New Delhi: They look like the facial wipes available in the market, but what makes them different is that they are meant to clean off radioactive material from the body during a nuclear disaster. Developed by India’s Defence Research and Development Organisation (DRDO), the unique decontamination wipe is catching the attention of vendors who cater to NATO forces.
Scientists working on it claim the wipe, developed at the DRDO Institute of Nuclear Medicine and Allied Sciences (INMAS) here, can remove over 95 percent of the contamination.
At Rs.10 (20 cents), the 5cm x 5cm wipe – the size of a face wipe – is easy to use and dispose of.
According to the scientists, these decontamination wipes will be useful for people working in nuclear plants and those living around them, as also during any nuclear disaster like what happened at Fukushima in Japan.
“This is one-of-a-kind product not known to have been developed by anyone else,” R.K. Sharma of INMAS’s CBRN (Chemical, Biological, Radiological and Nuclear) division, said in an interview.
“The decontamination procedure with the use of soap and water removes most of the external contaminants. But the accidental release of a number of radio-isotopes in the environment could contaminate water also, thereby limiting its availability or sometimes it may be scarce,” he said.
“In view of this, the self-usable skin decontamination wipe has been developed for immediate application after the release of the contaminant,” Sharma added.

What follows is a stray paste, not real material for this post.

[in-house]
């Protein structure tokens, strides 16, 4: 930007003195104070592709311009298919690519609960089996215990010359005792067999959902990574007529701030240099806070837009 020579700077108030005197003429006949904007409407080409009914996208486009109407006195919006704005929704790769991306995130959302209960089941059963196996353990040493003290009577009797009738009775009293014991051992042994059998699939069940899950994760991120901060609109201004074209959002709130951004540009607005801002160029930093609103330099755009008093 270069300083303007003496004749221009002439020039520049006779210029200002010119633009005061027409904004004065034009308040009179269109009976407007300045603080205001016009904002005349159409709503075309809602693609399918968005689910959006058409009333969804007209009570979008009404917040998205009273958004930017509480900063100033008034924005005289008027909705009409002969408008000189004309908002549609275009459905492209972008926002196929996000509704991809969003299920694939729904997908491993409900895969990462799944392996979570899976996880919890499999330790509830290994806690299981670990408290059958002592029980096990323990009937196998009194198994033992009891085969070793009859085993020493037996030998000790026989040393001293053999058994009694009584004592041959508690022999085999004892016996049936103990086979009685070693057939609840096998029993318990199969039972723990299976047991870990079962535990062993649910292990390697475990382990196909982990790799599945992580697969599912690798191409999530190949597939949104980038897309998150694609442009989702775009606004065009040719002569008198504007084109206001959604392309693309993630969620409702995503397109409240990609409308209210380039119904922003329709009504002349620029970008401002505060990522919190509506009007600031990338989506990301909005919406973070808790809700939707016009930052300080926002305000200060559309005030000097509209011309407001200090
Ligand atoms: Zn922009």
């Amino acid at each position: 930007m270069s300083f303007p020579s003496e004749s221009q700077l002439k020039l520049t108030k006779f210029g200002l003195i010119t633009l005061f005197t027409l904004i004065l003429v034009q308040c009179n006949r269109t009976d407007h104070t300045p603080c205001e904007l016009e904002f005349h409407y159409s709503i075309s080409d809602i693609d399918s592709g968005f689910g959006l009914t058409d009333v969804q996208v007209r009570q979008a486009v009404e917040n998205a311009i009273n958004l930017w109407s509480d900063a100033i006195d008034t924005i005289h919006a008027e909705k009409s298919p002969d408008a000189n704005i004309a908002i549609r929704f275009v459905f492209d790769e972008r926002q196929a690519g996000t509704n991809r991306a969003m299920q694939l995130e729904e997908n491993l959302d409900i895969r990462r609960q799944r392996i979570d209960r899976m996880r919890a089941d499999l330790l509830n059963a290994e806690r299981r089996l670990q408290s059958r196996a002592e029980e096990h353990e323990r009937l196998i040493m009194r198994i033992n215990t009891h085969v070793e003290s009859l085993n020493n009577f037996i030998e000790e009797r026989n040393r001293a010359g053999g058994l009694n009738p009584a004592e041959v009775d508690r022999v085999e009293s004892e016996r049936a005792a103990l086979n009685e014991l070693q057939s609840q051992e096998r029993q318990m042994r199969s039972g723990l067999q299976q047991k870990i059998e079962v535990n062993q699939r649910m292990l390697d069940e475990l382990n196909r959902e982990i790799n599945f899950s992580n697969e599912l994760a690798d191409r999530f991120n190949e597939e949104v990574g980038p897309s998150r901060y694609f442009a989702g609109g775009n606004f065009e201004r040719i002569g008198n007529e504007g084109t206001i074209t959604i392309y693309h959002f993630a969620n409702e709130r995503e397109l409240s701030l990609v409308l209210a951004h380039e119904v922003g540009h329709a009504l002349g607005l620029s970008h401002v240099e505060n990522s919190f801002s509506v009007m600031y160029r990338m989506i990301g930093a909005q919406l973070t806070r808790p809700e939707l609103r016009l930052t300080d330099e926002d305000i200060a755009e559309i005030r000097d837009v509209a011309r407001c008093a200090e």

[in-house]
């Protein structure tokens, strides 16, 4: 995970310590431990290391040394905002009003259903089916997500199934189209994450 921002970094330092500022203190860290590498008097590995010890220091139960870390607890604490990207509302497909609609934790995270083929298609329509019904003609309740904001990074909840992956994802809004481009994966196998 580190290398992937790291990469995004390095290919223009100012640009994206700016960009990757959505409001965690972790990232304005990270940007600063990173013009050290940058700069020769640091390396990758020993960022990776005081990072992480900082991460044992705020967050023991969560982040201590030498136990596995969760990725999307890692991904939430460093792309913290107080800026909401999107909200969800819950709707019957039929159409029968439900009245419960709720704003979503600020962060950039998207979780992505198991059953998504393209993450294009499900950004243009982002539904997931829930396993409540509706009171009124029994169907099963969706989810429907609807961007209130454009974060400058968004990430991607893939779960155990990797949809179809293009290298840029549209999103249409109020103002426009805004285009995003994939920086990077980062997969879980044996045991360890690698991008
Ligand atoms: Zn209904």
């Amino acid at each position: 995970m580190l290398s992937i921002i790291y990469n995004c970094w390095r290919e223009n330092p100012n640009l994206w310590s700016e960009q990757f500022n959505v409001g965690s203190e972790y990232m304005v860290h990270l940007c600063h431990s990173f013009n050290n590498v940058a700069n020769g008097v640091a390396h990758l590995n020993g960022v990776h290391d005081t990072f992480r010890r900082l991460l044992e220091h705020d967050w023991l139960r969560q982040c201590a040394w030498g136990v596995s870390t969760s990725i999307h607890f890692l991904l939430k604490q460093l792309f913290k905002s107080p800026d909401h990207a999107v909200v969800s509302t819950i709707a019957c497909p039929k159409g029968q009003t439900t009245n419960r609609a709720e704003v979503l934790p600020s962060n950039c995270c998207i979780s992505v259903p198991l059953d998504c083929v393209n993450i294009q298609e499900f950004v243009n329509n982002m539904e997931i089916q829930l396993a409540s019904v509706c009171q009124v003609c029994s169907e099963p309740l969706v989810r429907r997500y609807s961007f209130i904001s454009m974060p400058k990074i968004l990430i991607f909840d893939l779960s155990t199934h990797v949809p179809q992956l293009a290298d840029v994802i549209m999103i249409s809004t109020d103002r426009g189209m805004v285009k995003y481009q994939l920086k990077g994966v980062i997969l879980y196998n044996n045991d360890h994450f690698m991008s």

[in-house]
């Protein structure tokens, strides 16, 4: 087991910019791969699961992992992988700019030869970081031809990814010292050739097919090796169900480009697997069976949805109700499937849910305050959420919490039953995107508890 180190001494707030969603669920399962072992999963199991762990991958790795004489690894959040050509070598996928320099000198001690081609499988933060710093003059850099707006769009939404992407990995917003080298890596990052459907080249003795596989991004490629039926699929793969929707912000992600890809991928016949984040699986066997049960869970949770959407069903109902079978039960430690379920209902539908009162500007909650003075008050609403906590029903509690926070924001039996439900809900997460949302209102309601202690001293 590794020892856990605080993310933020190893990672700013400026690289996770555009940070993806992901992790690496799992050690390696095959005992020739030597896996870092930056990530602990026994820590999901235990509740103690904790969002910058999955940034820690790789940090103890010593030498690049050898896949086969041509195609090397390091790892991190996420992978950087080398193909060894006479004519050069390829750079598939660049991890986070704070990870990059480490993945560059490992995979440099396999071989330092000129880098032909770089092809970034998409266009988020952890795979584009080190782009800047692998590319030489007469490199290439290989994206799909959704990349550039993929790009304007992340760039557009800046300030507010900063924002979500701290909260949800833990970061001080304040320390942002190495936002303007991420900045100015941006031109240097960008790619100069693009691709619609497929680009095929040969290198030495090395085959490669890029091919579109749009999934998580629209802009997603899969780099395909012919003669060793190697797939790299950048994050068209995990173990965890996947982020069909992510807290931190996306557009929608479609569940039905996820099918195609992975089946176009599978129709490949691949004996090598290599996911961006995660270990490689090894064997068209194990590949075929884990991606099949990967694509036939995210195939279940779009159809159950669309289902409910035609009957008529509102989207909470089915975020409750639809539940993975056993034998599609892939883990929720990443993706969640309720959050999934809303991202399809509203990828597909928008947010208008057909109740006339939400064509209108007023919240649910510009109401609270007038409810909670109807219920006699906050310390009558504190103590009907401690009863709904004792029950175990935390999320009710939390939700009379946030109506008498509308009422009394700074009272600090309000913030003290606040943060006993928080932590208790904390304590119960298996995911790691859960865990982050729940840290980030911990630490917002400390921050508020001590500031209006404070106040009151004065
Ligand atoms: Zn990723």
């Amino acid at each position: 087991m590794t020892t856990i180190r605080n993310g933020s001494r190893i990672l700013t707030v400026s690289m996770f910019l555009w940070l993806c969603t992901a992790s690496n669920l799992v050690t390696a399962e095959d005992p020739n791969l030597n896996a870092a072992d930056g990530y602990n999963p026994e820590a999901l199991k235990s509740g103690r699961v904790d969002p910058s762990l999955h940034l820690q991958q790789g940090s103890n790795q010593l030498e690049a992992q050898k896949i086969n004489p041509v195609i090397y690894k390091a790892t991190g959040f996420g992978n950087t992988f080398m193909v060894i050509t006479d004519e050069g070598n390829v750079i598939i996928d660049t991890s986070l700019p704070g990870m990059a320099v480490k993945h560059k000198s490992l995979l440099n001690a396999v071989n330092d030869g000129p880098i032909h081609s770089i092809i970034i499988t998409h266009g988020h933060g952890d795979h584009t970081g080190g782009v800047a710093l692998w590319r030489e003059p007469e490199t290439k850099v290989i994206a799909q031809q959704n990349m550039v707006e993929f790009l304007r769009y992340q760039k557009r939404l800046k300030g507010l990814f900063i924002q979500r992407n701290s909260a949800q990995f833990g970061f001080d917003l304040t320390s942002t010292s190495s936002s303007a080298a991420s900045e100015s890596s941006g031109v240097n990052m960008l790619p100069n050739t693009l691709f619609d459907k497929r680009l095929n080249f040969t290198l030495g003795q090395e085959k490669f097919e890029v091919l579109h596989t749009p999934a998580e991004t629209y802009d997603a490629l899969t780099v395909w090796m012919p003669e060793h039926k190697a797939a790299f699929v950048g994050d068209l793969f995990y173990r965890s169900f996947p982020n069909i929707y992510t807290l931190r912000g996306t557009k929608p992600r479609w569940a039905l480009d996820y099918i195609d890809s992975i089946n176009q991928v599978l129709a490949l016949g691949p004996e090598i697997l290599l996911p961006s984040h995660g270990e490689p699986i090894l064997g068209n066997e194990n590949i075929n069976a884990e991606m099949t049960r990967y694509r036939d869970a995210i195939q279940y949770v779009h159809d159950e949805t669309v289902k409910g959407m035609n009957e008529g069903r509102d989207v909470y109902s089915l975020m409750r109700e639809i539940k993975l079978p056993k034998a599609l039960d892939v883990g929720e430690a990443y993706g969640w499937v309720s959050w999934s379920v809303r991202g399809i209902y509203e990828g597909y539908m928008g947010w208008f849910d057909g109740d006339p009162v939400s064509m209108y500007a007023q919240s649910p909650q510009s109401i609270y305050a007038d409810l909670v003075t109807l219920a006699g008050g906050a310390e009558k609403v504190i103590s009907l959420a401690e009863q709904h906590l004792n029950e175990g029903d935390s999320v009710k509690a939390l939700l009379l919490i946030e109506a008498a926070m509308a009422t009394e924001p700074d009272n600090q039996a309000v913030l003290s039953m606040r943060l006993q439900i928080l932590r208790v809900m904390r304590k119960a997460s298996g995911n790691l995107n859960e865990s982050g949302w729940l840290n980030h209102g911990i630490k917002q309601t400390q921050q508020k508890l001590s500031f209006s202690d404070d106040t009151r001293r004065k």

Named radio-decontamination wipes, the project costs Rs. 495,000 ($9,200) and INMAS has already initiated the process for patenting the technology.
“Once we get it patented, we would propose keeping this wipes not just with disaster management forces like NDRF (National Disaster Response Force) but also at Metro stations and with local authorities like the state police,” Sharma said.
Following a major earthquake, a 15-metre tsunami disabled the power supply and cooling chambers of three of Fukushima’s Daiichi reactors Mar 11, 2011. There were no deaths but over 100,000 people had to be evacuated from their homes to prevent exposure to radiation.
The decontamination wipe causes no skin toxicity and has been found to be safe, effective and non-irritant.
INMAS has already received a request from British-based Branco Diagnostics and an Indian company, Novel, for transfer of technology for mass production of the decontamination wipes.
An email from the Branco Diagnotics in October said: “We understand that you are developing radiation decontamination wipes and have completed efficacy studies and skin safety studies under the Drug and Cosmetics Act 1940.”
“We are interested to take this technology from your organisation for commercializing the same. Branco produces reactive skin decontamination lotion (which removes chemical warfare agents), which is used by the US Department of Defense and military forces in NATO countries,” the letter said.
INMAS has sent both the requests to the DRDO’s marketing wing – the Directorate of Industry Interface and Technology Management (DIITM).
The wipes come in a small packing along with a sealed disposal zipper bag so that the contamination doesn’t spread further after wipe is used.
The institute has also published the results of its study in the International Journal of Pharmaceutics in September, the official said.